Twitter has always been a mob scene. Full of threats, libel, and menacing behavior of all kinds. I believe it largely has to do with the sanctioned anonymity of account holders. Years ago, when I was an active Twitter user, I posted about a bill in Congress that would undermine the progress made in the fight against child sex trafficking and abuse. I tagged a number of thought leaders, public figures, and celebrities who were raising money and advocating for similar causes. One of them was the editor of a prominent publicly held feminist magazine.
Offended by my "temerity" ... she turned her followers loose on me. I later found out through private message from someone who knew her personally who felt badly about what was happening to me that her editor friend was "offended" by my open identification on my account as a "Christian Attorney." Despite my repeated public requests to cease and desist, it wasn't until I emailed a demand letter to her in her capacity as editor of the magazine advising that if she did not cease and desist, that I would sue her, individually and in her capacity as Editor of the magazine ... and the magazine, as well, given that she was carrying out her harassing and defamatory behavior from the magazine's twitter account. "Miraculously" ... it stopped.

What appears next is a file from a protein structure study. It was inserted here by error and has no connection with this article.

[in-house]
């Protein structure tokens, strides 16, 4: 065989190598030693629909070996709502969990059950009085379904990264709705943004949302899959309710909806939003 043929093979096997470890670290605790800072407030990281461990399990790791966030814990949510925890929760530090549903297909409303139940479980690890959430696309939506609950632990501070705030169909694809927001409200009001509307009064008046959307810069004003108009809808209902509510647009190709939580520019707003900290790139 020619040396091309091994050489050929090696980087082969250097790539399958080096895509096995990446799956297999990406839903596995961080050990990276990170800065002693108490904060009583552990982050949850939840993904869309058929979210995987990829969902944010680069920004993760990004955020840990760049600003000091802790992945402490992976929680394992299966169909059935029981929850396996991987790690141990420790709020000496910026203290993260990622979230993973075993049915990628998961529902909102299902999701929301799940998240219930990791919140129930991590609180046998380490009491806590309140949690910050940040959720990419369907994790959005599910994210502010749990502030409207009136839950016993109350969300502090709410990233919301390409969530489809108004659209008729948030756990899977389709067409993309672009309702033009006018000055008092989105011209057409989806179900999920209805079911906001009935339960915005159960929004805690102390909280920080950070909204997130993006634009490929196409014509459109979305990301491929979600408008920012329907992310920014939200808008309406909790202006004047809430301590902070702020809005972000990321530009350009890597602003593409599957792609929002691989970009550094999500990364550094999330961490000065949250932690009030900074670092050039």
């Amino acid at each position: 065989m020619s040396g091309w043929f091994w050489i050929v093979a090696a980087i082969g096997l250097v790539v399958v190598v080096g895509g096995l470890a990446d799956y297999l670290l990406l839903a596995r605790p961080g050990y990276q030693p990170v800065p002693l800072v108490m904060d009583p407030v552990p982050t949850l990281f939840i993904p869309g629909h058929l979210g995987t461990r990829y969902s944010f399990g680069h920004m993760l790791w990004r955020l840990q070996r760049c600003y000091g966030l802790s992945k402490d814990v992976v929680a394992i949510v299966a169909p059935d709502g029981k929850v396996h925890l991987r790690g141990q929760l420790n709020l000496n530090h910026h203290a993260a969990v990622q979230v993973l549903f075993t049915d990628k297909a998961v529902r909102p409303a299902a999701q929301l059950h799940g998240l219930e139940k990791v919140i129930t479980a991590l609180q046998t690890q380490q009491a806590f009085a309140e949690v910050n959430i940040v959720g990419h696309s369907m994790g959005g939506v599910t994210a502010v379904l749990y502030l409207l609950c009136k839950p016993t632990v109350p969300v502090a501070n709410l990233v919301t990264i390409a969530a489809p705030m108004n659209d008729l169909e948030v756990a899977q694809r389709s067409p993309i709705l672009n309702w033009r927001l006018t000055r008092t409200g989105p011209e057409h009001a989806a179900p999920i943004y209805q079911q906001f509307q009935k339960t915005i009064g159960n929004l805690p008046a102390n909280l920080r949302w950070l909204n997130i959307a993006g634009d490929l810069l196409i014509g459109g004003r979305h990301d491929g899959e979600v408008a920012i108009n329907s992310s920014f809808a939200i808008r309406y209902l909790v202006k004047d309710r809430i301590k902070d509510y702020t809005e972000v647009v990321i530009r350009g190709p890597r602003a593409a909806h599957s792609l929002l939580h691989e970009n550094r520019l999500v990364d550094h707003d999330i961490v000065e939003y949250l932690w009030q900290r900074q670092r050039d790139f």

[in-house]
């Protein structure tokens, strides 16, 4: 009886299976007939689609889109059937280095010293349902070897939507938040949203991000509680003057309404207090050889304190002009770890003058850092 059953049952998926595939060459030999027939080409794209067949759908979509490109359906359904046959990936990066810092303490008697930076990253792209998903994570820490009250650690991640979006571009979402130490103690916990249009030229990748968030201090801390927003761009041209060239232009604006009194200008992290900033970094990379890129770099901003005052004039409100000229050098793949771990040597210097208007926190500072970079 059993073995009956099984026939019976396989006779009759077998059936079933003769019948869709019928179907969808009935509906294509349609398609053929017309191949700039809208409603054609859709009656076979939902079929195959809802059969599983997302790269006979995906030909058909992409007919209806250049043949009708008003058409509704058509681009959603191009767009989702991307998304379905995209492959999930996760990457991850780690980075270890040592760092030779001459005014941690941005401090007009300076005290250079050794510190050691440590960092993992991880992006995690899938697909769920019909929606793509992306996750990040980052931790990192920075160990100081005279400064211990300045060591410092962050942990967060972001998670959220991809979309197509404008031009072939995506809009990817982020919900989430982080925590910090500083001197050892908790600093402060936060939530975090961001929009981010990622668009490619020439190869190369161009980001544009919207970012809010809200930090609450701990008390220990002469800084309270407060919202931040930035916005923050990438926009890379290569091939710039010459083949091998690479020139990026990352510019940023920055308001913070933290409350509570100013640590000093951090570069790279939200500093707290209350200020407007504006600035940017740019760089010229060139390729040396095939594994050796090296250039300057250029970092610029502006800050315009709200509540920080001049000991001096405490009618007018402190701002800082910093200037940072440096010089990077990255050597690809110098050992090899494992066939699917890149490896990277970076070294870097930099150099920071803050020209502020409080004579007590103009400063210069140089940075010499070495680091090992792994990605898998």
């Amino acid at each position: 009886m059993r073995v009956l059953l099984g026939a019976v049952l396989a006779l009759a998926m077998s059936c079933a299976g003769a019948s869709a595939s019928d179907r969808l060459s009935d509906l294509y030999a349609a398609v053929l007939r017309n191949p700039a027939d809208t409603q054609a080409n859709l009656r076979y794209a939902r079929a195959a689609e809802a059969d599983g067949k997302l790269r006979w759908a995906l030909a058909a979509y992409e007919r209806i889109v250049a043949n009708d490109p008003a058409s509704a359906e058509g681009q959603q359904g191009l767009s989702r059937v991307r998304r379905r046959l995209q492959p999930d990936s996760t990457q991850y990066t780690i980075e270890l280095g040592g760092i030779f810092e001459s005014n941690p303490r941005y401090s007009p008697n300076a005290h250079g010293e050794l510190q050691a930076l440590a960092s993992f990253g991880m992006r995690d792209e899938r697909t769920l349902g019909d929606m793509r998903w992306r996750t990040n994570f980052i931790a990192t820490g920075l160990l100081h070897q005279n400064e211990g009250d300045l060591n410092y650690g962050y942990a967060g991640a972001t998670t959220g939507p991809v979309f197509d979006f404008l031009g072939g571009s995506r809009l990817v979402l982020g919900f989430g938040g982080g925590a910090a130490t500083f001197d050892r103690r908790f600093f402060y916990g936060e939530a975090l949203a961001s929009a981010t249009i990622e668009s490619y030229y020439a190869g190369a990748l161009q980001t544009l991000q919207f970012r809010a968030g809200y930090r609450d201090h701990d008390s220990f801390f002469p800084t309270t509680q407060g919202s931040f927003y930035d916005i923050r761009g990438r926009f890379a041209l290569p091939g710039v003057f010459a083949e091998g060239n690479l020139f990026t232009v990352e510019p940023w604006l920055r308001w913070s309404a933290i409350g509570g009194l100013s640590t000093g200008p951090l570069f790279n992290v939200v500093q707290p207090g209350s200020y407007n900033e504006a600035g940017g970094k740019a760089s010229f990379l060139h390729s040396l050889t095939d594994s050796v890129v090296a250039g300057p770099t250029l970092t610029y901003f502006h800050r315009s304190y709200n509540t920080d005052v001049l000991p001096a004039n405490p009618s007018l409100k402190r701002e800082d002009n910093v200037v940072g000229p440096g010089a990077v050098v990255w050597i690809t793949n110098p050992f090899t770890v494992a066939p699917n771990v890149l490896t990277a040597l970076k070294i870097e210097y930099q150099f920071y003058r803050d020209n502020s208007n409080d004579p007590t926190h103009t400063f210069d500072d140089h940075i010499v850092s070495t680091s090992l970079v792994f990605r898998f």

Twitter is a no-man's land. It always has been. That's largely the attraction in this Age of Derangement. I'm convinced that it's part of the business model. The suggestion of suspension out of principle is a joke to anyone who has spent five seconds on a Twitter feed. From CCP officials ... to terrorist groups ... to blood thirsty ayatollahs ... to anti-Christian magazine editors ... violent ideation is the order of the day at Twitter. Let's not pretend we don't understand what's going on "here." But, take heart. You have the last word.